The ability to analyze is particularly addressed to humans and as excruciatingly painful it can sometimes be, other times analysis comes with great outcomes. The most challenging part lays in choosing a proper subject for analysis and with nature, humans can never go wrong. A team of researchers was offered a helping hand from high speed infrared cameras and some fascinating 3D printed robotic flowers to observe the way a hawkmoth can slow down brain functions to feed itself at night.
Or at least this was the outcome of a research aimed to determine how the moth approaches sensory and flight control challenges under certain light conditions. Apparently, these fascinating animals have the ability to control their brains and make them run slower, to adjust other life support functions in the dark.
The team from Georgia Institute Technology has unveiled one more piece of truth: survival depends on our ability to adapt, improvise and overcome all situations. And nature offers all species the necessary abilities to adapt. Exactly like hawkmoths, we are all designed to adapt, improvise and overcome all light or darkness situations with no flaw. Animals don’t have the power to rationalize and paradoxically do it wrong, they completely depend on their biological workings to survive.
Hawkmoths have a fascinating way of indulging themselves into the great pleasure of eating. They feed at dusk by inserting a long proboscis into the sweet nectar of flowers. The moths face the challenge of balance, just like any other species does. They must maintain a levitating position while they feed from flowers with a proboscis that “can be as long as their body while the flower is moving in the wind”.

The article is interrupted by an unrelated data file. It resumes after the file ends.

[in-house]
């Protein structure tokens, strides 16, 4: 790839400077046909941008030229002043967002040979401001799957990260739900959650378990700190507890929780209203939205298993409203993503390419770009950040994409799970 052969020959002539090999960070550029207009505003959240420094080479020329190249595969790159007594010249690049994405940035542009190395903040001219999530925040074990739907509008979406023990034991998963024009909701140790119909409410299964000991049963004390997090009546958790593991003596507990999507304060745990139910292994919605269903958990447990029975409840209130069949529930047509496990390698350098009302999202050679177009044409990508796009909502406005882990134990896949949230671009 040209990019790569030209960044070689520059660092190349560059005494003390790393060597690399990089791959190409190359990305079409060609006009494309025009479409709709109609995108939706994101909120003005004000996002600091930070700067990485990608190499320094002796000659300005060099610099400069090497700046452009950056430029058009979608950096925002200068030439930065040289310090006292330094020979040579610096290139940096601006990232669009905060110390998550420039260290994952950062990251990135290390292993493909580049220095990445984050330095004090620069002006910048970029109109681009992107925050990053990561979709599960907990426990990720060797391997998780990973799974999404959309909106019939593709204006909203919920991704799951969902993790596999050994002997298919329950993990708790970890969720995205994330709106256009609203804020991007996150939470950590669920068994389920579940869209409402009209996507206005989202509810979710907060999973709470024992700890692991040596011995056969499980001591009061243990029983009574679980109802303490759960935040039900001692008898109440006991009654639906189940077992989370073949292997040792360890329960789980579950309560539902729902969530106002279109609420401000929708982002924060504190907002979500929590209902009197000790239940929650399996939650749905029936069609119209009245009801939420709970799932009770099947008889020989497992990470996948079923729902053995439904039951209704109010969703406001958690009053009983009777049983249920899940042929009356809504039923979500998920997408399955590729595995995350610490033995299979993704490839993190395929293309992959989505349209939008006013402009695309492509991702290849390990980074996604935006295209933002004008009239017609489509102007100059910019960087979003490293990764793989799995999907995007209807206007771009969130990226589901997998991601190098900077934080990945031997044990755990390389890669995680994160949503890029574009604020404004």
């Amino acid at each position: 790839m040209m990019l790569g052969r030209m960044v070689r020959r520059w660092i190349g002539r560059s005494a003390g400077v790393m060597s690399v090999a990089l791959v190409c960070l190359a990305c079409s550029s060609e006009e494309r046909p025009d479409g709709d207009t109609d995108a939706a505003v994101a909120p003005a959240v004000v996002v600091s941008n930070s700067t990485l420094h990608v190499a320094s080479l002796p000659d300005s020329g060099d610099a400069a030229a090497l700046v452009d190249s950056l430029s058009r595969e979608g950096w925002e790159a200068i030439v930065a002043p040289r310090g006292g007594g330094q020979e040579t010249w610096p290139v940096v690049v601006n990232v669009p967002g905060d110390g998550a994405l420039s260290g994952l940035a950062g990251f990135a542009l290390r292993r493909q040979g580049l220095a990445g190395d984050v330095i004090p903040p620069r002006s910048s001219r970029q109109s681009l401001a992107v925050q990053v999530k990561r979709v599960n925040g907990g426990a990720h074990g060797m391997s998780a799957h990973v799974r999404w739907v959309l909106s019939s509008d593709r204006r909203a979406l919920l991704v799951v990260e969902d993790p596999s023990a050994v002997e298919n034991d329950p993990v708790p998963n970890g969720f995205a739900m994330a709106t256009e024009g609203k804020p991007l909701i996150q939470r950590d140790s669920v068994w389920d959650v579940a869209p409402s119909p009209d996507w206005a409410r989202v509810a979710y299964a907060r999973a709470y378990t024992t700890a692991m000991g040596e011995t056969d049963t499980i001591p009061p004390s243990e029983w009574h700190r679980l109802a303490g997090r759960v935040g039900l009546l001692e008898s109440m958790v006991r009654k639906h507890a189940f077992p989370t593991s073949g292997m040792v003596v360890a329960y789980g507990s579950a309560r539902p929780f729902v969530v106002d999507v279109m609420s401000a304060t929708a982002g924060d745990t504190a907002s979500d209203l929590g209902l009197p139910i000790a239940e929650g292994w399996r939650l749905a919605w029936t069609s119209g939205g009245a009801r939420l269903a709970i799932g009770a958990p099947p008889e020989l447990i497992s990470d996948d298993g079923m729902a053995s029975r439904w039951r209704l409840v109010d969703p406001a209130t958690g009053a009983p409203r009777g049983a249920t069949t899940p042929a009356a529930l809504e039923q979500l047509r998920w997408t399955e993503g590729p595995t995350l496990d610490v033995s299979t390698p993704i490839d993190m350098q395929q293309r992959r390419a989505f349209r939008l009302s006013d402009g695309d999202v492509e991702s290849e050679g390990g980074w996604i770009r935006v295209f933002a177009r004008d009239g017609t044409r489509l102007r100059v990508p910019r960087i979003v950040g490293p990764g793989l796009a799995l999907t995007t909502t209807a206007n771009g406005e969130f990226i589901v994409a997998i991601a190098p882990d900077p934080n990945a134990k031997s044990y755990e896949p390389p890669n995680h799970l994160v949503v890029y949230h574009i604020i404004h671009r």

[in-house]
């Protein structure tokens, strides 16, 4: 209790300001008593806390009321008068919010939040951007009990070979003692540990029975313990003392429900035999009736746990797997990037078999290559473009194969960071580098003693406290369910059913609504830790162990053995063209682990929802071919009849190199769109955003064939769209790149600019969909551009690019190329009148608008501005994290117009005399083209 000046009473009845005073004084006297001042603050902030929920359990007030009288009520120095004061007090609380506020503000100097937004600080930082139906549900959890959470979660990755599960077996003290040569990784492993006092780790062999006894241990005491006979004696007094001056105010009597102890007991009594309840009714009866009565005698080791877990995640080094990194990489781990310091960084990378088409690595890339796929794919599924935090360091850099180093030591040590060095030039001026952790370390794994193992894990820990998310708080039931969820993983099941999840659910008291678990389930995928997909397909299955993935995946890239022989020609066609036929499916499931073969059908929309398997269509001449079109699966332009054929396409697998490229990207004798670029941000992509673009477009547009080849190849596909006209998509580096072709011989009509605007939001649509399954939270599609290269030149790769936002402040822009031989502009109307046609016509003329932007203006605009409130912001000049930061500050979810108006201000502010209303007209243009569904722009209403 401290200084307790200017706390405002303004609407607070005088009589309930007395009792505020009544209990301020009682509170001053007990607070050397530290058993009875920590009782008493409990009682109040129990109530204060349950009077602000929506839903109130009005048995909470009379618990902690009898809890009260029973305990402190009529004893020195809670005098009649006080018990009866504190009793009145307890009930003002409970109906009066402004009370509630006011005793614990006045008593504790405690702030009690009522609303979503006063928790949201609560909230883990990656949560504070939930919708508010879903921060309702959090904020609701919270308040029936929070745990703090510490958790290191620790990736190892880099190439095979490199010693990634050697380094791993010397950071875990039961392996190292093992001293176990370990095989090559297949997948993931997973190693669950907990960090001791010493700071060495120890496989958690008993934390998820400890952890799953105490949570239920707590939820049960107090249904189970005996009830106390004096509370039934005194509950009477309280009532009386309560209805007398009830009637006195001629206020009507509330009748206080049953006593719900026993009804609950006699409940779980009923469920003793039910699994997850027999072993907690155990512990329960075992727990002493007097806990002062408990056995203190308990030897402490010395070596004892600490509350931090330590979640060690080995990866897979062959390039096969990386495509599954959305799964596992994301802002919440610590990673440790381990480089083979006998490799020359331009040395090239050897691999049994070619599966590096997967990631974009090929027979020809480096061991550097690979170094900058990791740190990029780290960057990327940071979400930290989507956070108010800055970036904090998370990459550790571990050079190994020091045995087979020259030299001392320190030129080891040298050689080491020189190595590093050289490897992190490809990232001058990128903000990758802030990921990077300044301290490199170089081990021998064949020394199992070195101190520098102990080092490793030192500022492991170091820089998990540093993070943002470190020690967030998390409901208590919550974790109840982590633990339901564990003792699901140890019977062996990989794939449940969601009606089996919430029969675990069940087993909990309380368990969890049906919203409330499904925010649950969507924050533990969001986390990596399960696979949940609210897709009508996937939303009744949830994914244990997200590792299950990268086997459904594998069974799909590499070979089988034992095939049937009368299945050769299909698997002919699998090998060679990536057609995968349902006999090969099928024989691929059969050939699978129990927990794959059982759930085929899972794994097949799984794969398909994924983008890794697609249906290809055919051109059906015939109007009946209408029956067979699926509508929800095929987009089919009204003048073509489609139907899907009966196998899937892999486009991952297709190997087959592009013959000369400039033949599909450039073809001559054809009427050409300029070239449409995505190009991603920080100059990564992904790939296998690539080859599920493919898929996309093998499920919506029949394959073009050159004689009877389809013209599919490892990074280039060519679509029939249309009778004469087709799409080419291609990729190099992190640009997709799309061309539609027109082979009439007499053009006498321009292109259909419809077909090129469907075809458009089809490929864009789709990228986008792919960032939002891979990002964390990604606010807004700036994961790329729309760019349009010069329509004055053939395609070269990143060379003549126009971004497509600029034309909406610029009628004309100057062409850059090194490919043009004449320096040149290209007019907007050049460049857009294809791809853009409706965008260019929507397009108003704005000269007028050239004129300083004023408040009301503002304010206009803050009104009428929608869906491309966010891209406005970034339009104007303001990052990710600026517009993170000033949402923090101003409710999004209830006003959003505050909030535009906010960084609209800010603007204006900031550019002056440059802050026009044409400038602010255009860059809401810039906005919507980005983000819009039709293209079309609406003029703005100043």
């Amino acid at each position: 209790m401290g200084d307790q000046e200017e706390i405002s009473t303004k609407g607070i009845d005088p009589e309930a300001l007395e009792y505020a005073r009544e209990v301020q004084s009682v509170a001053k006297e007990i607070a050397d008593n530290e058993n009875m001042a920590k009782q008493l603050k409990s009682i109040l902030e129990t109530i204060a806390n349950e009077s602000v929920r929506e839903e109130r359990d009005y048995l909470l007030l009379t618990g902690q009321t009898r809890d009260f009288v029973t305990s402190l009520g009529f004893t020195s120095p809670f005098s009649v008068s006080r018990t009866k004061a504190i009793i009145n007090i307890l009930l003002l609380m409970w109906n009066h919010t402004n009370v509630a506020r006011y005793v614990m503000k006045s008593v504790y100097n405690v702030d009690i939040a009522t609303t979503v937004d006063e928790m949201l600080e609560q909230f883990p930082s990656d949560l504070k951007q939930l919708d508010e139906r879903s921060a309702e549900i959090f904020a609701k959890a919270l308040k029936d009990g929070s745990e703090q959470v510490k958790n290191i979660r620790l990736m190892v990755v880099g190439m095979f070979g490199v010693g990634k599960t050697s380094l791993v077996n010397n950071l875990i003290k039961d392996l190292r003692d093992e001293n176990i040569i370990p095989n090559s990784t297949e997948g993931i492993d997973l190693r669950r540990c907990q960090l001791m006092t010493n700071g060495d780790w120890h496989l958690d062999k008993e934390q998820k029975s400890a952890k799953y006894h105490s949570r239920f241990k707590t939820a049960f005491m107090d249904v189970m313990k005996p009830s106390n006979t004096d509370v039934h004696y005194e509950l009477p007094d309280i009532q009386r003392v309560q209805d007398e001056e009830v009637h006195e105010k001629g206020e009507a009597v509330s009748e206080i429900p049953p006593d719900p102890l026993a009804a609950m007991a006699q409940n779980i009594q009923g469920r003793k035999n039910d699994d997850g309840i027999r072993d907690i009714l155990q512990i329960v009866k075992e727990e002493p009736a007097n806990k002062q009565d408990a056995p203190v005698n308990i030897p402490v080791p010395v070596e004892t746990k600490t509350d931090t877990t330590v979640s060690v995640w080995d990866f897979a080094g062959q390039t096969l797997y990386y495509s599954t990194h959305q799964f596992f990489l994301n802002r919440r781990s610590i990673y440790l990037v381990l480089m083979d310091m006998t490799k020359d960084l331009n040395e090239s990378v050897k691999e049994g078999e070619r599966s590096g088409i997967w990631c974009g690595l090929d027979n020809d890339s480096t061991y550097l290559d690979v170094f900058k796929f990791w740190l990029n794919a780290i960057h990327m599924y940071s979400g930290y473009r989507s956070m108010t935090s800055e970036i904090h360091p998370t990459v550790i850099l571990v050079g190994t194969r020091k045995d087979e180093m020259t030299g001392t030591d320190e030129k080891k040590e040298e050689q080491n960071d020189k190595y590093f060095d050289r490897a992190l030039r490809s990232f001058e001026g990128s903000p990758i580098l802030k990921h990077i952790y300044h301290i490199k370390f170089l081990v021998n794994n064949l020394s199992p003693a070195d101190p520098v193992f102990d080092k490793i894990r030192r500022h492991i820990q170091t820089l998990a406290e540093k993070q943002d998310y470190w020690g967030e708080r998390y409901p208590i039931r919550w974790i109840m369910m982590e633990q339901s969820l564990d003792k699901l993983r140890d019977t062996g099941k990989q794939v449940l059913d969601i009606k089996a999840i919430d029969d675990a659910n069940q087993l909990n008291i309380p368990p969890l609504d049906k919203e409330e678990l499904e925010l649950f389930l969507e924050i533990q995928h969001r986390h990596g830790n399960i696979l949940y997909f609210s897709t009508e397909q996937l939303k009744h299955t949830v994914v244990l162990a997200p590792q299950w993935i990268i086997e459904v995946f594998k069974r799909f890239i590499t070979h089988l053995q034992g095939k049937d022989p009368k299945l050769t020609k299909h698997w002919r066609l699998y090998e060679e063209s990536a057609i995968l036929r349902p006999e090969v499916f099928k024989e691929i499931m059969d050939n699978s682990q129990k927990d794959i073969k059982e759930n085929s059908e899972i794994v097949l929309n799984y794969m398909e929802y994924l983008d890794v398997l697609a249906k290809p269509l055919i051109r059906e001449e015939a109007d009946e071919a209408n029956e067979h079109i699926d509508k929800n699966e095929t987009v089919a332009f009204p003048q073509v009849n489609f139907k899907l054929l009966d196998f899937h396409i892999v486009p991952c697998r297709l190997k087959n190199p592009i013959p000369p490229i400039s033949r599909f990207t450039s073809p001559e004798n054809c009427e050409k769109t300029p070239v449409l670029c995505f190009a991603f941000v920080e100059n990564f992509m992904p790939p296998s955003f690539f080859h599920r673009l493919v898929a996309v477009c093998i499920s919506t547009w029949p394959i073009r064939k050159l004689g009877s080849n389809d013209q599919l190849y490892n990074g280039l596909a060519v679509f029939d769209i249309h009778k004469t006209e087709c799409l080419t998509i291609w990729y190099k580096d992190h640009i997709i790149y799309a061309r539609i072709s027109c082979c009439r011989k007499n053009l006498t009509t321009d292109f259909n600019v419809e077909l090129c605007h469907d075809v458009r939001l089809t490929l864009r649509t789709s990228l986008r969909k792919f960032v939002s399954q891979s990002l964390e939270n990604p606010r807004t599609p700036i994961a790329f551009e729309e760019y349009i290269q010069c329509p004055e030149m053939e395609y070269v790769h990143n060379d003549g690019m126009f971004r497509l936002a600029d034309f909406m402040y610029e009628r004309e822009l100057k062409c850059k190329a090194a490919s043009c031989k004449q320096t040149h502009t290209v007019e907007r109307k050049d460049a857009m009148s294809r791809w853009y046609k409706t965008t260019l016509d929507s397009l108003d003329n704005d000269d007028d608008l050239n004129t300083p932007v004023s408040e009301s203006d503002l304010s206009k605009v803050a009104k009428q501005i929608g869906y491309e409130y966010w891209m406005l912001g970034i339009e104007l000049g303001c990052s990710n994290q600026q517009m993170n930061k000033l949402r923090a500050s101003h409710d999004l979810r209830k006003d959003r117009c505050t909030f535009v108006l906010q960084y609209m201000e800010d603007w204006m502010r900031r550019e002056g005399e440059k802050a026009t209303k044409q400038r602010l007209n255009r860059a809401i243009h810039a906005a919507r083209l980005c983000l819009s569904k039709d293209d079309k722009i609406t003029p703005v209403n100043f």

To proceed with feeding, they need to see the flower in its entirety and they all do it at “levels at which we’d have trouble seeing the hand in front of our face”, Simon Sponberg, assistant professor at Georgia Tech reported.
Slowing visual processing in their brain is the way hawkmoths cope with near darkness. By doing this, they allow their brains to gather higher levels of light. Understanding the way animals cope with their lives and adjust to particular conditions can offer us a great insight on what coping could mean for humans too. Shutting down brain functions can be as efficient for us as it is for hawkmoths, as over analyzing and over thinking most of the times takes us to dark places and leaves us alone and isolated in no man’s land, unable to grasp a thin thread of light. Nature is all encompassing and hawkmoths are here to prove us exactly that.
Image Source: fs.fed.us